During this two-year project, I developed and refined a method of remote archaeological survey, recording features visible on the surface of the desert around the ancient Egyptian Hatnub quarries using high-resolution satellite imagery in a geographic information system (GIS). I ground-checked the results of this survey using mobile GIS, updating the database on-site on a tablet. Subsequent analysis revealed that this type of ‘remote survey’ is 69% accurate overall, with much higher accuracy in undisturbed areas. The experience gained will ensure future surveys are even more accurate.
This project formed part of the Hatnub Epigraphic Project, a joint project of Roland Enmarch of the University of Liverpool and Dr. Yannis Gourdon of Institut Français d’Archéologie orientale – Le Caire (IFAO)/Maison de l’Orient et de la Méditerranée.
GIS, satellite remote-sensing, and archaeological survey
I contributed to the funding proposal and led the satellite remote-sensing, GIS, and archaeological survey components. I prepared the request for satellite tasking and the order for the resultant high-resolution satellite imagery and digital surface model of the Hatnub landscape. In 2016, I used the high-resolution satellite imagery to remotely survey the archaeological features across the desert around Hatnub’s Quarry P. The results were ground-checked using mobile GIS during the 2017 field season and subsequently published in the Journal of Egyptian Archaeology in 2021.
University of Liverpool.
Archaeological surveyor, satellite remote-sensing and GIS specialist
Egypt Exploration Society Fieldwork grant 2016-2017.
- GIS database of over 1000 archaeological features within the Hatnub industrial landscape.
- Three inscriptions were recorded using reflectance transformation imaging.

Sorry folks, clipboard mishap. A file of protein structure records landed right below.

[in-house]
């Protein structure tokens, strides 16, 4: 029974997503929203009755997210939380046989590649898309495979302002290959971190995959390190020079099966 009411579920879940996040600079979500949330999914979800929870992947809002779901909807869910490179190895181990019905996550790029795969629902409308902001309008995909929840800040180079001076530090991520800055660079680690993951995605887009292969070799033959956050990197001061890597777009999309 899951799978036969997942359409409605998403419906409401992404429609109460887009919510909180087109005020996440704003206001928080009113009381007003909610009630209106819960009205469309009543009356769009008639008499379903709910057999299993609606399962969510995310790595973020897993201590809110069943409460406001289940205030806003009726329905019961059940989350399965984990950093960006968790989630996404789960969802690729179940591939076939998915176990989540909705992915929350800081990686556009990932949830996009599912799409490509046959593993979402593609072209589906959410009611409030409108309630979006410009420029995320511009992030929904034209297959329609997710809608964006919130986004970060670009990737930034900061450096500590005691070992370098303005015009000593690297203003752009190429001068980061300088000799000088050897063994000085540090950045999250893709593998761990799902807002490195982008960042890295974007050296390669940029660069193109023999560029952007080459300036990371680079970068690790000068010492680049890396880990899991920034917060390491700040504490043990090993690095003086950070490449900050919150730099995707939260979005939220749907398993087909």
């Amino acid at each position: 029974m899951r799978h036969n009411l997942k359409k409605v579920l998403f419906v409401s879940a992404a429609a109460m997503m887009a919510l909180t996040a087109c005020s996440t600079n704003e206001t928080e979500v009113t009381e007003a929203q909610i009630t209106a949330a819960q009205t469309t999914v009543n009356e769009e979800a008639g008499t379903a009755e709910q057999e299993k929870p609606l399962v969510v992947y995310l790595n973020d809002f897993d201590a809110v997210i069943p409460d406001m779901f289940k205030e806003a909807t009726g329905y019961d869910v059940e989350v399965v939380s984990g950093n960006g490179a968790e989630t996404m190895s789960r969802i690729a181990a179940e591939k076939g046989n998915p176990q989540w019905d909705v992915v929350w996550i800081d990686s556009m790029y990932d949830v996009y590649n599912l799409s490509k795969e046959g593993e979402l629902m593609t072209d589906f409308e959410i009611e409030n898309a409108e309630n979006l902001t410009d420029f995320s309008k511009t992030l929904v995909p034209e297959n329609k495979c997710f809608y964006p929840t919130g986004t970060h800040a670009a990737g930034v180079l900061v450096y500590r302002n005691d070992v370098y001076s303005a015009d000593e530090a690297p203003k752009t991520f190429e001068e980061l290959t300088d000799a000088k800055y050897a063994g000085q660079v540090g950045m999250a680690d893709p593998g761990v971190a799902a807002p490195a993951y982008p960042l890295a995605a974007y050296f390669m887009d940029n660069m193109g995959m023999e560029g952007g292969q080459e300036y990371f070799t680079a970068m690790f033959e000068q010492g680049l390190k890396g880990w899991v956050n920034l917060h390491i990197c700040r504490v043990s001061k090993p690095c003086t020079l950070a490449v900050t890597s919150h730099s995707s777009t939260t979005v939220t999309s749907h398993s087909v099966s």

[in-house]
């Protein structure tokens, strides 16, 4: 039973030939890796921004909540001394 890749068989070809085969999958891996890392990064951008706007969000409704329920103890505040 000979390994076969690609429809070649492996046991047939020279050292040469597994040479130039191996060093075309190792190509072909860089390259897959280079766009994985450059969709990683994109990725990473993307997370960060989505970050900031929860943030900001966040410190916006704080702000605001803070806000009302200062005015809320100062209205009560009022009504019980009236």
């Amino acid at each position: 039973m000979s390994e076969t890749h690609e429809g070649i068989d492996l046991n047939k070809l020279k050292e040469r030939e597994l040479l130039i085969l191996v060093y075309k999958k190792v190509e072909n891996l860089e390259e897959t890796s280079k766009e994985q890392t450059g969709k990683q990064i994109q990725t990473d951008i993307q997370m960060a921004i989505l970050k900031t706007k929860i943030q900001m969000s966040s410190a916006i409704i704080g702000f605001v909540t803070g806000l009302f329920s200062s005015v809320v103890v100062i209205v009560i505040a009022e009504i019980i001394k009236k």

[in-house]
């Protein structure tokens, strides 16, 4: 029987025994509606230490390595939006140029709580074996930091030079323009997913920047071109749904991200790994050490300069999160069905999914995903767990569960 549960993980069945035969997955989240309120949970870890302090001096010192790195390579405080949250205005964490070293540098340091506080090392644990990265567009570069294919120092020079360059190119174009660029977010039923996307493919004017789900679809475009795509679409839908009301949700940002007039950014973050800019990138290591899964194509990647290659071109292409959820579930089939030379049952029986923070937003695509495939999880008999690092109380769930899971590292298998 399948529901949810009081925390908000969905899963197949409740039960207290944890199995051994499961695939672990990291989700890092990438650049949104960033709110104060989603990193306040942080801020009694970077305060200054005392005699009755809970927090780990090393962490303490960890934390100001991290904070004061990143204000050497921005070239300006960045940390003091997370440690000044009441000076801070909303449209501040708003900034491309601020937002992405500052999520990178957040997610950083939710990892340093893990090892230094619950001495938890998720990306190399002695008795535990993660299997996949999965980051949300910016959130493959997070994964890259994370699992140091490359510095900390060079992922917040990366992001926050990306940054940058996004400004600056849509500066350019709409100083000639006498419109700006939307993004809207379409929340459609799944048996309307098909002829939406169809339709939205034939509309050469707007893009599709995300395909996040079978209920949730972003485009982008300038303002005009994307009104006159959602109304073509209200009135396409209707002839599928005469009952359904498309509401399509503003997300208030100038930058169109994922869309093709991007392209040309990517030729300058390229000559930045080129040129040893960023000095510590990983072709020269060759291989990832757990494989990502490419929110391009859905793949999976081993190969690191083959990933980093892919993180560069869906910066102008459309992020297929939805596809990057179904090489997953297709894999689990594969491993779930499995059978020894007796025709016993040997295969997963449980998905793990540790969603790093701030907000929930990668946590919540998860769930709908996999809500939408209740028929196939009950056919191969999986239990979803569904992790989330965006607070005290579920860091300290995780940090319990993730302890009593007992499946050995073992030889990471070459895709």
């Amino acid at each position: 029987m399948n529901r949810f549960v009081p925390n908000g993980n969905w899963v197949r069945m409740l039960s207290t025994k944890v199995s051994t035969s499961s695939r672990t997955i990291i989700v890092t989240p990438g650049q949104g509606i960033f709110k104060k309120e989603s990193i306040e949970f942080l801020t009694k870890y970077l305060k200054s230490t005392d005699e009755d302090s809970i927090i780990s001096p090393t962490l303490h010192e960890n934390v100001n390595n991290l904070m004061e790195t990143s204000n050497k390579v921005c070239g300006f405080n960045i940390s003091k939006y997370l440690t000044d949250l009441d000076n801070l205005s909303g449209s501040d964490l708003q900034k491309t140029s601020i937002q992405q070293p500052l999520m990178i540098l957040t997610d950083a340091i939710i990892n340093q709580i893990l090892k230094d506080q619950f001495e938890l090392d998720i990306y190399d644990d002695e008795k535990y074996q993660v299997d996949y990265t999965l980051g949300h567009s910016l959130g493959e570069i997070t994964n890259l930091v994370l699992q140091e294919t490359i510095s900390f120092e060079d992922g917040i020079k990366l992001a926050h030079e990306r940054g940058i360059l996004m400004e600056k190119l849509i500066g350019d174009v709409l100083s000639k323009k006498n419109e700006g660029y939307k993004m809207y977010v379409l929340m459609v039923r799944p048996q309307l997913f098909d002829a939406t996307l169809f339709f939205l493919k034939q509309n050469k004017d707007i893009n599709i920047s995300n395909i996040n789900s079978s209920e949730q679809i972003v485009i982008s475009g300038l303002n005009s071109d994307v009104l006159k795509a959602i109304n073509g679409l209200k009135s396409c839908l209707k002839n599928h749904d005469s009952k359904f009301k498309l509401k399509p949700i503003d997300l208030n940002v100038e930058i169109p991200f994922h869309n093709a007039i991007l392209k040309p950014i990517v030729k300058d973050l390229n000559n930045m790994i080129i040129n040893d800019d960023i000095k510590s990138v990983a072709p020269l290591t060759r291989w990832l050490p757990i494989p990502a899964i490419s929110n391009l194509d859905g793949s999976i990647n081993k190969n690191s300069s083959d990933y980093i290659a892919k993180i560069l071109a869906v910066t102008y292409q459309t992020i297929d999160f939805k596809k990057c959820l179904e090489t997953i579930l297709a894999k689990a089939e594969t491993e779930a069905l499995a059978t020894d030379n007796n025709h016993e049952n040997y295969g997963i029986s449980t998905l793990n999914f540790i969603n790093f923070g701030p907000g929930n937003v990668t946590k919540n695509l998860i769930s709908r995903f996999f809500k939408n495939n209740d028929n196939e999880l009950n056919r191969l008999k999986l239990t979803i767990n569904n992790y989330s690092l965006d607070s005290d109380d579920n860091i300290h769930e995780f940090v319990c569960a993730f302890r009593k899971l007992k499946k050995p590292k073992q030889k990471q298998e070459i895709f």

- Two conference presentations:
- ‘Mobile GIS ground-truthing of the satellite remote survey at the Hatnub quarries, Egypt.’ The Archaeologies of Roads, University of Florence, Italy, 7-8 November 2019.
- ‘Accessing the inaccessible: Detailed ‘off-site’ archaeological survey using satellite imagery and GIS at the Hatnub travertine quarries, Egypt’, Computer Applications and Quantitative Methods in Archaeology Conference (CAA 2017), Atlanta, USA 14-16 March.
- Two peer-reviewed publications:
- Pethen, H. 2020. Accessing the inaccessible: Detailed ‘off-site’ archaeological survey using satellite imagery and GIS at the Hatnub travertine quarries, Egypt. In Jeffrey B. Glover, Jessica Moss, and Dominique Rissolo (eds.) CAA 2017. Digital Archaeologies, Material Worlds (Past and Present). Proceedings of the 45th Annual Conference on Computer Applications and Quantitative Methods in Archaeology. Tübingen: Tübingen University Press. 115–32.
- Pethen, H. 2021. The Hatnub Quarries Industrial Landscape Survey 2017: Mobile-GIS Ground-truthing of the Satellite Remote-survey. Journal of Egyptian Archaeology. 107: 129-157.
I am grateful to the Egyptian Ministry of Antiquities for permitting and facilitating the work at Hatnub. I particularly wish to thank Mr. Mohammed Khallaf, director of the Middle Egypt at the office for antiquities in Miniah, represented by Mahmoud Salah, director of Miniah at the office for antiquities in Miniah, Mr. Hamada M. Abdel Moeen Kellawy, and Mr. Mohammed Khalil, our MSA inspector for his support and his work during the fieldwork at Hatnub. The author is also grateful to Yannis Gourdon and the Institut Français d’Archéologie Orientale, our collaborators on the Hatnub Project
Maps and images were created using ArcGIS® software by Esri. ArcGIS® and ArcMap™ are the intellectual property of Esri and are used herein under license. Copyright © Esri. All rights reserved. For more information about Esri® software, please visit http://www.esri.com.
The Worldview-3 satellite imagery is a 4-band, pan-sharpened 0.4 m resolution satellite image created from blue, green, red, and near infra-red1 multi-spectral bands pan-sharpened with the panchromatic band of the DigitalGlobe Worldview-3 satellite recorded on 9 June 2016.
The 2017 fieldwork was funded by the Egypt Exploration Society. Additional funding for the IFAO and University of Liverpool fieldwork at Hatnub Project came from IFAO, the British Academy, Fondation Kheops, Gedeon, and the BBC.
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